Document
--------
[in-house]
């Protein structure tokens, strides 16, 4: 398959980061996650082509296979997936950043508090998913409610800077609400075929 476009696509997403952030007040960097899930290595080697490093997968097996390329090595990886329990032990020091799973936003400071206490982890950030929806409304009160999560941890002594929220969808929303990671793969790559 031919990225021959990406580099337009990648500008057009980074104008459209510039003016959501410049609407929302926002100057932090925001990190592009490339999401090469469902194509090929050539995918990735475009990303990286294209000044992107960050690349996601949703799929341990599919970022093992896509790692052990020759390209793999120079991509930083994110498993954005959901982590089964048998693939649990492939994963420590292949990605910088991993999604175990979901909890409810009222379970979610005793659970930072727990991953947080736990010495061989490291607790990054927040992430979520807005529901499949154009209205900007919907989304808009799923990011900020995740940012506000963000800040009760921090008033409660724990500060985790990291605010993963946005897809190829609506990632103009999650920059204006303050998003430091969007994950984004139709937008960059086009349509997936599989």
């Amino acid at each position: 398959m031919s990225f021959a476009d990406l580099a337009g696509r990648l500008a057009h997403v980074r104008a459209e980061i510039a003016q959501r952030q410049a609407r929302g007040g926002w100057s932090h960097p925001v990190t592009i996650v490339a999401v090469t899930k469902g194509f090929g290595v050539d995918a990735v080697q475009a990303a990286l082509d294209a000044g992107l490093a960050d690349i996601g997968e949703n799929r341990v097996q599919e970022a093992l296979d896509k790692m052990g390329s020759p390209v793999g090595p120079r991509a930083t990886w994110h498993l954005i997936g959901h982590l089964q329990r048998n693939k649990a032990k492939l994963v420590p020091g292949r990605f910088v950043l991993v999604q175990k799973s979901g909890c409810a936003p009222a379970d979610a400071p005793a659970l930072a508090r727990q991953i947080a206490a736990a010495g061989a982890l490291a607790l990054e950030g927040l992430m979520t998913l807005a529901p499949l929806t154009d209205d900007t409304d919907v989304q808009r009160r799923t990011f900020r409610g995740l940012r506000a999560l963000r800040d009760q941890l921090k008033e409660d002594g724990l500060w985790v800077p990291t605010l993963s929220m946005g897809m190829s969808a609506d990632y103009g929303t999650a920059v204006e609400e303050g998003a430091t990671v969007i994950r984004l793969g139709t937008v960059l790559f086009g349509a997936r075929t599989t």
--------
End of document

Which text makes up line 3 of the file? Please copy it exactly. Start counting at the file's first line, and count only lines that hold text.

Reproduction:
């Amino acid at each position: 398959m031919s990225f021959a476009d990406l580099a337009g696509r990648l500008a057009h997403v980074r104008a459209e980061i510039a003016q959501r952030q410049a609407r929302g007040g926002w100057s932090h960097p925001v990190t592009i996650v490339a999401v090469t899930k469902g194509f090929g290595v050539d995918a990735v080697q475009a990303a990286l082509d294209a000044g992107l490093a960050d690349i996601g997968e949703n799929r341990v097996q599919e970022a093992l296979d896509k790692m052990g390329s020759p390209v793999g090595p120079r991509a930083t990886w994110h498993l954005i997936g959901h982590l089964q329990r048998n693939k649990a032990k492939l994963v420590p020091g292949r990605f910088v950043l991993v999604q175990k799973s979901g909890c409810a936003p009222a379970d979610a400071p005793a659970l930072a508090r727990q991953i947080a206490a736990a010495g061989a982890l490291a607790l990054e950030g927040l992430m979520t998913l807005a529901p499949l929806t154009d209205d900007t409304d919907v989304q808009r009160r799923t990011f900020r409610g995740l940012r506000a999560l963000r800040d009760q941890l921090k008033e409660d002594g724990l500060w985790v800077p990291t605010l993963s929220m946005g897809m190829s969808a609506d990632y103009g929303t999650a920059v204006e609400e303050g998003a430091t990671v969007i994950r984004l793969g139709t937008v960059l790559f086009g349509a997936r075929t599989t």